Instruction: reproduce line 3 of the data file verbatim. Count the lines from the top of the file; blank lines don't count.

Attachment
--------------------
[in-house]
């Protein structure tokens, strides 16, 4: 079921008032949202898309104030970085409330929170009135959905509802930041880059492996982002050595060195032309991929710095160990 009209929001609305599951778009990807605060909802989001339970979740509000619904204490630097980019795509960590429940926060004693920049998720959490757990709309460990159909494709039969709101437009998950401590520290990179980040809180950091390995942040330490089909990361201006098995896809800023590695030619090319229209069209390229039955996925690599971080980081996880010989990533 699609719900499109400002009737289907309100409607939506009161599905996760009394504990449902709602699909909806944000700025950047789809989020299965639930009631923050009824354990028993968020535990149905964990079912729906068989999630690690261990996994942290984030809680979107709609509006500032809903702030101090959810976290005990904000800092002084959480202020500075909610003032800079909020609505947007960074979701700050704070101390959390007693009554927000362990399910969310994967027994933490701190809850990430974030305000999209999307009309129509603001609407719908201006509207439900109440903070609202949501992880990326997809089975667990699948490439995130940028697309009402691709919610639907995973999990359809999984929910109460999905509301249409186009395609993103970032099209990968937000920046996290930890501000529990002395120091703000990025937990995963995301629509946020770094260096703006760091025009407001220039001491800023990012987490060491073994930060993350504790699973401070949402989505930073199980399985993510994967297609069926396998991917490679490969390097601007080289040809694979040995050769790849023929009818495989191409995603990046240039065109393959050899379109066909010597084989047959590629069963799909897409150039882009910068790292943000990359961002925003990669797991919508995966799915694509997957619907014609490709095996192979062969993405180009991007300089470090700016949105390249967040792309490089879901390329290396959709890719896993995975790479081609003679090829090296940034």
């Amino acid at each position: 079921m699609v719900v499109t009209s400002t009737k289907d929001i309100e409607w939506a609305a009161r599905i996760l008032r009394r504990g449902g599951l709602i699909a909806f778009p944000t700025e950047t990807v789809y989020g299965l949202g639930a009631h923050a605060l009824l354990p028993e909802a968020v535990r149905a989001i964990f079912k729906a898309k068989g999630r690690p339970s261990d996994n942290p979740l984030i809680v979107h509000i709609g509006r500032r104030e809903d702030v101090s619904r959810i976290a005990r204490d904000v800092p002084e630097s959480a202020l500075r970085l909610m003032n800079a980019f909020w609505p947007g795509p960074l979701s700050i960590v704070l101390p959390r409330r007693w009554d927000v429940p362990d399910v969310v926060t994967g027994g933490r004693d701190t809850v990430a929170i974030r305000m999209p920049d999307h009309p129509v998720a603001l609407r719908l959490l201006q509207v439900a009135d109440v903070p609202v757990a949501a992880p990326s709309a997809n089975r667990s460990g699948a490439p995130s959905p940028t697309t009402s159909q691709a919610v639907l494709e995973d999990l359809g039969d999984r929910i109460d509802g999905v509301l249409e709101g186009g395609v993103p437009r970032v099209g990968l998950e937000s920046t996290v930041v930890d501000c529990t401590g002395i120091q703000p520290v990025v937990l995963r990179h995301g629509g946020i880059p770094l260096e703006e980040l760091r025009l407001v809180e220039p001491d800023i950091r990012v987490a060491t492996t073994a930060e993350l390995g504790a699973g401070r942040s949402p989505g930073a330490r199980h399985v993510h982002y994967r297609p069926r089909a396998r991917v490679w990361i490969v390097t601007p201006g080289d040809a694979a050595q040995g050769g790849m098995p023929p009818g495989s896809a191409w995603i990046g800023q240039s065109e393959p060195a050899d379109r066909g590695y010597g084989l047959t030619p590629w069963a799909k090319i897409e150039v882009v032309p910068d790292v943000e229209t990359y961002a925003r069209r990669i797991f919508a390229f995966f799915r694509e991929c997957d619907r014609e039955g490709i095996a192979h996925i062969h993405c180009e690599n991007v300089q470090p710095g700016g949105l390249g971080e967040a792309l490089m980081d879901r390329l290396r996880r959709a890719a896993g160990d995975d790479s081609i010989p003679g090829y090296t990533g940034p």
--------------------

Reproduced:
């Amino acid at each position: 079921m699609v719900v499109t009209s400002t009737k289907d929001i309100e409607w939506a609305a009161r599905i996760l008032r009394r504990g449902g599951l709602i699909a909806f778009p944000t700025e950047t990807v789809y989020g299965l949202g639930a009631h923050a605060l009824l354990p028993e909802a968020v535990r149905a989001i964990f079912k729906a898309k068989g999630r690690p339970s261990d996994n942290p979740l984030i809680v979107h509000i709609g509006r500032r104030e809903d702030v101090s619904r959810i976290a005990r204490d904000v800092p002084e630097s959480a202020l500075r970085l909610m003032n800079a980019f909020w609505p947007g795509p960074l979701s700050i960590v704070l101390p959390r409330r007693w009554d927000v429940p362990d399910v969310v926060t994967g027994g933490r004693d701190t809850v990430a929170i974030r305000m999209p920049d999307h009309p129509v998720a603001l609407r719908l959490l201006q509207v439900a009135d109440v903070p609202v757990a949501a992880p990326s709309a997809n089975r667990s460990g699948a490439p995130s959905p940028t697309t009402s159909q691709a919610v639907l494709e995973d999990l359809g039969d999984r929910i109460d509802g999905v509301l249409e709101g186009g395609v993103p437009r970032v099209g990968l998950e937000s920046t996290v930041v930890d501000c529990t401590g002395i120091q703000p520290v990025v937990l995963r990179h995301g629509g946020i880059p770094l260096e703006e980040l760091r025009l407001v809180e220039p001491d800023i950091r990012v987490a060491t492996t073994a930060e993350l390995g504790a699973g401070r942040s949402p989505g930073a330490r199980h399985v993510h982002y994967r297609p069926r089909a396998r991917v490679w990361i490969v390097t601007p201006g080289d040809a694979a050595q040995g050769g790849m098995p023929p009818g495989s896809a191409w995603i990046g800023q240039s065109e393959p060195a050899d379109r066909g590695y010597g084989l047959t030619p590629w069963a799909k090319i897409e150039v882009v032309p910068d790292v943000e229209t990359y961002a925003r069209r990669i797991f919508a390229f995966f799915r694509e991929c997957d619907r014609e039955g490709i095996a192979h996925i062969h993405c180009e690599n991007v300089q470090p710095g700016g949105l390249g971080e967040a792309l490089m980081d879901r390329l290396r996880r959709a890719a896993g160990d995975d790479s081609i010989p003679g090829y090296t990533g940034p």